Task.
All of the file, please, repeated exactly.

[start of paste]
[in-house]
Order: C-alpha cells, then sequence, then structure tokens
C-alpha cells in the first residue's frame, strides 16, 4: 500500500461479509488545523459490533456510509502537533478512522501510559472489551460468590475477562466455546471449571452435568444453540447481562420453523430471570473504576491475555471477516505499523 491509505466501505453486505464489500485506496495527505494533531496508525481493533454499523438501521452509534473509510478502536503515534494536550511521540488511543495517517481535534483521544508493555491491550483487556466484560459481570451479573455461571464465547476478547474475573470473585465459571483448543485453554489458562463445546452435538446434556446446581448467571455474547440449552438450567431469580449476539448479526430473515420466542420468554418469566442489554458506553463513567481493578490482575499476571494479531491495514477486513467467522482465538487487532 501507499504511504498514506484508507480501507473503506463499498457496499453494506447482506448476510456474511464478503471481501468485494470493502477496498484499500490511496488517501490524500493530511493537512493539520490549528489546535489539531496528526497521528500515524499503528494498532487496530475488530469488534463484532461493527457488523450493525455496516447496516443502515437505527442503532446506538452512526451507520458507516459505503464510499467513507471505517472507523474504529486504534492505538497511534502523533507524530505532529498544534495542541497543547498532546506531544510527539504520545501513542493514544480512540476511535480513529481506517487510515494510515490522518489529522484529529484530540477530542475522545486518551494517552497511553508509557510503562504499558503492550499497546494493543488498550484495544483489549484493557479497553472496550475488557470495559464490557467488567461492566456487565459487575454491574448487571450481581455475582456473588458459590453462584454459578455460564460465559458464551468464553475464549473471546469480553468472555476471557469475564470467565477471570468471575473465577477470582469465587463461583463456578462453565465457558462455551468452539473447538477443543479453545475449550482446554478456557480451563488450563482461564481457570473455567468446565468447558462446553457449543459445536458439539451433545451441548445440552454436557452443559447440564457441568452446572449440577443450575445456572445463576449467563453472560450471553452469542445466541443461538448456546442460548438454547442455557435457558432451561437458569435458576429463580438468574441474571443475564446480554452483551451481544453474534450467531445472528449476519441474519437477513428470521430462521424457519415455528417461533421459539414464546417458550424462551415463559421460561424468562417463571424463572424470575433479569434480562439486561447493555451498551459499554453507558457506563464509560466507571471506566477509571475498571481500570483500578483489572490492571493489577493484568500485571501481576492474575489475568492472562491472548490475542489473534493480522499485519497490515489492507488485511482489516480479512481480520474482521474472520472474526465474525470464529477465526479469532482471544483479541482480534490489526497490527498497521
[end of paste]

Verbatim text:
[in-house]
Order: C-alpha cells, then sequence, then structure tokens
C-alpha cells in the first residue's frame, strides 16, 4: 500500500461479509488545523459490533456510509502537533478512522501510559472489551460468590475477562466455546471449571452435568444453540447481562420453523430471570473504576491475555471477516505499523 491509505466501505453486505464489500485506496495527505494533531496508525481493533454499523438501521452509534473509510478502536503515534494536550511521540488511543495517517481535534483521544508493555491491550483487556466484560459481570451479573455461571464465547476478547474475573470473585465459571483448543485453554489458562463445546452435538446434556446446581448467571455474547440449552438450567431469580449476539448479526430473515420466542420468554418469566442489554458506553463513567481493578490482575499476571494479531491495514477486513467467522482465538487487532 501507499504511504498514506484508507480501507473503506463499498457496499453494506447482506448476510456474511464478503471481501468485494470493502477496498484499500490511496488517501490524500493530511493537512493539520490549528489546535489539531496528526497521528500515524499503528494498532487496530475488530469488534463484532461493527457488523450493525455496516447496516443502515437505527442503532446506538452512526451507520458507516459505503464510499467513507471505517472507523474504529486504534492505538497511534502523533507524530505532529498544534495542541497543547498532546506531544510527539504520545501513542493514544480512540476511535480513529481506517487510515494510515490522518489529522484529529484530540477530542475522545486518551494517552497511553508509557510503562504499558503492550499497546494493543488498550484495544483489549484493557479497553472496550475488557470495559464490557467488567461492566456487565459487575454491574448487571450481581455475582456473588458459590453462584454459578455460564460465559458464551468464553475464549473471546469480553468472555476471557469475564470467565477471570468471575473465577477470582469465587463461583463456578462453565465457558462455551468452539473447538477443543479453545475449550482446554478456557480451563488450563482461564481457570473455567468446565468447558462446553457449543459445536458439539451433545451441548445440552454436557452443559447440564457441568452446572449440577443450575445456572445463576449467563453472560450471553452469542445466541443461538448456546442460548438454547442455557435457558432451561437458569435458576429463580438468574441474571443475564446480554452483551451481544453474534450467531445472528449476519441474519437477513428470521430462521424457519415455528417461533421459539414464546417458550424462551415463559421460561424468562417463571424463572424470575433479569434480562439486561447493555451498551459499554453507558457506563464509560466507571471506566477509571475498571481500570483500578483489572490492571493489577493484568500485571501481576492474575489475568492472562491472548490475542489473534493480522499485519497490515489492507488485511482489516480479512481480520474482521474472520472474526465474525470464529477465526479469532482471544483479541482480534490489526497490527498497521